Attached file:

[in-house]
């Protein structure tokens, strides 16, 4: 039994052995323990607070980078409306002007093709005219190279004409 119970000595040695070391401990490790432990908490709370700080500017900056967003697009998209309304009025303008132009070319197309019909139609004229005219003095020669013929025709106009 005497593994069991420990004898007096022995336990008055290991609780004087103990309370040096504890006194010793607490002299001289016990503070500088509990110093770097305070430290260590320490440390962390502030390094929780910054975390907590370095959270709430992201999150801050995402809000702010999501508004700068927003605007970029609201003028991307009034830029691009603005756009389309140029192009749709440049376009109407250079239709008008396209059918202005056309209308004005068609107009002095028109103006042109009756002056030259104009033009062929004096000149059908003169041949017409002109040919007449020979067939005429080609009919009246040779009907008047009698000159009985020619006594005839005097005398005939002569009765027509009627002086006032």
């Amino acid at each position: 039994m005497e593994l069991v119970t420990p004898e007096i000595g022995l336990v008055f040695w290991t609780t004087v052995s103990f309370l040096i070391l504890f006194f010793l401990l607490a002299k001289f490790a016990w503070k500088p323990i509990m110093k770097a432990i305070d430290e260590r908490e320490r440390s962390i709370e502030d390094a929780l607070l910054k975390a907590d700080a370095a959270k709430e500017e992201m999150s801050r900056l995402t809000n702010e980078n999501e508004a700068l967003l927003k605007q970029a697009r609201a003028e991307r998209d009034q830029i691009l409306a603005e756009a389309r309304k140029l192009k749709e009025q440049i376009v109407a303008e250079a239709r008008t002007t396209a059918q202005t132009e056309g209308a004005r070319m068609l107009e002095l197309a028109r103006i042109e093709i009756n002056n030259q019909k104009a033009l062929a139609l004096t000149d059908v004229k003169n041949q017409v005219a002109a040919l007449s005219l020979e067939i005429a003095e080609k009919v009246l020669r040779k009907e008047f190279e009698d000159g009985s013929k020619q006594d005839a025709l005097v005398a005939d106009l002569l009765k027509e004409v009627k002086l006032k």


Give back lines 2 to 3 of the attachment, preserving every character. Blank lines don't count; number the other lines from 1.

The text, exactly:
């Protein structure tokens, strides 16, 4: 039994052995323990607070980078409306002007093709005219190279004409 119970000595040695070391401990490790432990908490709370700080500017900056967003697009998209309304009025303008132009070319197309019909139609004229005219003095020669013929025709106009 005497593994069991420990004898007096022995336990008055290991609780004087103990309370040096504890006194010793607490002299001289016990503070500088509990110093770097305070430290260590320490440390962390502030390094929780910054975390907590370095959270709430992201999150801050995402809000702010999501508004700068927003605007970029609201003028991307009034830029691009603005756009389309140029192009749709440049376009109407250079239709008008396209059918202005056309209308004005068609107009002095028109103006042109009756002056030259104009033009062929004096000149059908003169041949017409002109040919007449020979067939005429080609009919009246040779009907008047009698000159009985020619006594005839005097005398005939002569009765027509009627002086006032």
């Amino acid at each position: 039994m005497e593994l069991v119970t420990p004898e007096i000595g022995l336990v008055f040695w290991t609780t004087v052995s103990f309370l040096i070391l504890f006194f010793l401990l607490a002299k001289f490790a016990w503070k500088p323990i509990m110093k770097a432990i305070d430290e260590r908490e320490r440390s962390i709370e502030d390094a929780l607070l910054k975390a907590d700080a370095a959270k709430e500017e992201m999150s801050r900056l995402t809000n702010e980078n999501e508004a700068l967003l927003k605007q970029a697009r609201a003028e991307r998209d009034q830029i691009l409306a603005e756009a389309r309304k140029l192009k749709e009025q440049i376009v109407a303008e250079a239709r008008t002007t396209a059918q202005t132009e056309g209308a004005r070319m068609l107009e002095l197309a028109r103006i042109e093709i009756n002056n030259q019909k104009a033009l062929a139609l004096t000149d059908v004229k003169n041949q017409v005219a002109a040919l007449s005219l020979e067939i005429a003095e080609k009919v009246l020669r040779k009907e008047f190279e009698d000159g009985s013929k020619q006594d005839a025709l005097v005398a005939d106009l002569l009765k027509e004409v009627k002086l006032k």